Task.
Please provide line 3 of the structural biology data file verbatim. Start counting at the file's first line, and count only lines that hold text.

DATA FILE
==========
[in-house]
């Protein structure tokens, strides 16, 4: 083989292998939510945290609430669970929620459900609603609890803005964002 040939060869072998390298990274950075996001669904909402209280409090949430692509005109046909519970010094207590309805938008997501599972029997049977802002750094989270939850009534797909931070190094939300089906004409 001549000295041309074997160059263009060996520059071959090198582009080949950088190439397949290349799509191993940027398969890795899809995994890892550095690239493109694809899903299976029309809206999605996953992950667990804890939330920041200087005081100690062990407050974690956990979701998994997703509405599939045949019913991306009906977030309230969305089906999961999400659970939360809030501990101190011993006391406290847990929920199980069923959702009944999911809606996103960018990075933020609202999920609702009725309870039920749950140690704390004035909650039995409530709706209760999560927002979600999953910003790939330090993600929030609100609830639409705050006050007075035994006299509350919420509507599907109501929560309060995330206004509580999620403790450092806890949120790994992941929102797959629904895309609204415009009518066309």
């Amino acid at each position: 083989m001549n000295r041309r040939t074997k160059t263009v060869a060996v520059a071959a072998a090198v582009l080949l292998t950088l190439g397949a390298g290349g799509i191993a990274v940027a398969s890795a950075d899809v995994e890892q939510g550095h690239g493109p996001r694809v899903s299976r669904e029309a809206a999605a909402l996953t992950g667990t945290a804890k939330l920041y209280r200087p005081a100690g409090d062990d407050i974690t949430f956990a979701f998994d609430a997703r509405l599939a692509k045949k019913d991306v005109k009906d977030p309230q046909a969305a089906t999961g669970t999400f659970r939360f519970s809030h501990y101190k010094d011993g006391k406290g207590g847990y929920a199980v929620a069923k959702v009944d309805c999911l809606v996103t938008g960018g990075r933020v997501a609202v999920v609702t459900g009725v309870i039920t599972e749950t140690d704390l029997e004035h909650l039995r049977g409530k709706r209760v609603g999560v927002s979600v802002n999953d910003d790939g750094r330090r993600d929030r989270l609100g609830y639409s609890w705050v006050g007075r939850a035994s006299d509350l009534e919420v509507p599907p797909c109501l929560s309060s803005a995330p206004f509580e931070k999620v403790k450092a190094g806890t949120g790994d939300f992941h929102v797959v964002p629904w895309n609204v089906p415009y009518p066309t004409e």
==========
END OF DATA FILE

């Amino acid at each position: 083989m001549n000295r041309r040939t074997k160059t263009v060869a060996v520059a071959a072998a090198v582009l080949l292998t950088l190439g397949a390298g290349g799509i191993a990274v940027a398969s890795a950075d899809v995994e890892q939510g550095h690239g493109p996001r694809v899903s299976r669904e029309a809206a999605a909402l996953t992950g667990t945290a804890k939330l920041y209280r200087p005081a100690g409090d062990d407050i974690t949430f956990a979701f998994d609430a997703r509405l599939a692509k045949k019913d991306v005109k009906d977030p309230q046909a969305a089906t999961g669970t999400f659970r939360f519970s809030h501990y101190k010094d011993g006391k406290g207590g847990y929920a199980v929620a069923k959702v009944d309805c999911l809606v996103t938008g960018g990075r933020v997501a609202v999920v609702t459900g009725v309870i039920t599972e749950t140690d704390l029997e004035h909650l039995r049977g409530k709706r209760v609603g999560v927002s979600v802002n999953d910003d790939g750094r330090r993600d929030r989270l609100g609830y639409s609890w705050v006050g007075r939850a035994s006299d509350l009534e919420v509507p599907p797909c109501l929560s309060s803005a995330p206004f509580e931070k999620v403790k450092a190094g806890t949120g790994d939300f992941h929102v797959v964002p629904w895309n609204v089906p415009y009518p066309t004409e």